But if there was a premier property in the area, it was without doubt Glenlee. The impressive house (which still stands at the end of Glenlee Road) was built for police magistrate William Howe in 1824. At the end of the 1850s, it was acquired by James Fitzpatrick (1800-82). This man arrived in NSW as an Irish convict, but won some fame by accompanying the explorers Hume and Hovell on their overland journey to Port Phillip.

At the end of his sentence, Fitzpatrick quickly built up vast squatting runs in the southern tablelands, but eventually returned to the Campbelltown district to invest in local farms. His wife had given him no children, but after her death he remarried and had three children by Elizabeth Cummins, the youngest daughter of Glenlee tenant farmers, William and Annie Cummins. (Erratum - Elizabeth Cummins was the daughter of tenant farmer James and Margaret Cummins.)

A grandson of this union, Frederick "Mate" Sedgwick was the mayor from 1957-59, while William Cummins (brother of Elizabeth) was mayor in 1888 and 1900.

By the 1890s, Glenlee was under the control of James Fitzpatrick junior - the same man who went horseback riding with Alfred Payten and dreamt of creating a Menangle Park Racecourse. Horses and Menangle Park have always gone hand-in-hand. Racing events had been held on the site of the modern course as early as the 1860s. In fact, Menangle House was for a time operated as the Horse and Jockey Inn.

After the opening of the racecourse in 1914, it became a makeshift army camp and was used to train troopers in the famous Australian Light Horse. As World War I drew to an end in 1918, a host of new housing estates were launched across Campbelltown. And the grassy paddocks adjoining the popular racecourse were no exception.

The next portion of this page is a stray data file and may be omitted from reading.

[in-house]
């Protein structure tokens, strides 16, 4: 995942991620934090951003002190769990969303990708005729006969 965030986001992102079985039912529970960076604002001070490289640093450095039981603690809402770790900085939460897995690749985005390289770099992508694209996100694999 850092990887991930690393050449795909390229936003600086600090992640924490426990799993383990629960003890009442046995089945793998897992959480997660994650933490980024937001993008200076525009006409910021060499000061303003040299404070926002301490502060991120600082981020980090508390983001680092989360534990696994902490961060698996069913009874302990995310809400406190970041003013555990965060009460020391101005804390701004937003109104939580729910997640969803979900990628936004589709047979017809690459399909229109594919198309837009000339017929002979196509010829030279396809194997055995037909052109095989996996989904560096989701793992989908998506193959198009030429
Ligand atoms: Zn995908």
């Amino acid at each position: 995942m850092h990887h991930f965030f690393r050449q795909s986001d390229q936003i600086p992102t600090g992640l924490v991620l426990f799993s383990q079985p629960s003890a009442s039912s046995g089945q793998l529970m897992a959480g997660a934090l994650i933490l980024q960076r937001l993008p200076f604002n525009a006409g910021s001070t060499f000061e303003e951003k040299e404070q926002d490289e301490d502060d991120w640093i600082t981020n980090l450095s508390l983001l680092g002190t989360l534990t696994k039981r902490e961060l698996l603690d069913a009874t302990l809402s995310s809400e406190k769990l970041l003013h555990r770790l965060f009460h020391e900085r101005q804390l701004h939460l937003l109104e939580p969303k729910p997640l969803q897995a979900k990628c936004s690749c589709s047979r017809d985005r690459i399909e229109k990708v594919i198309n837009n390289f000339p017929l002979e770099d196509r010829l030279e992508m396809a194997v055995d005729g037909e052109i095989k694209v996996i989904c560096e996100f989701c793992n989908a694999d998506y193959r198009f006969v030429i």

By September 1920, the Campbelltown News was noting the "proposed subdivision at Menangle Park". Estate agents Hardie, Susby & Norman told council they were willing to carry out the formation of roads "in any reasonable way the council might suggest." The following year, the estate was subdivided and sold as a village of 2.5 acre (1ha) blocks.

The basic layout of Menangle Park's streets remain unchanged to this day. Fitzpatrick Street, Cummins Street and Taber Street note, of course, the three pioneering families. Racecourse Avenue and Station Road are named in honour of the obvious. The railway station was opened at its present site in 1937. The remaining street recalls the racecourse architect, Alfred Payten. With the outbreak of the Second World War, the course was once again converted into a military base, providing camping and training facilities for troops. An airstrip was even laid through the middle of the racetrack.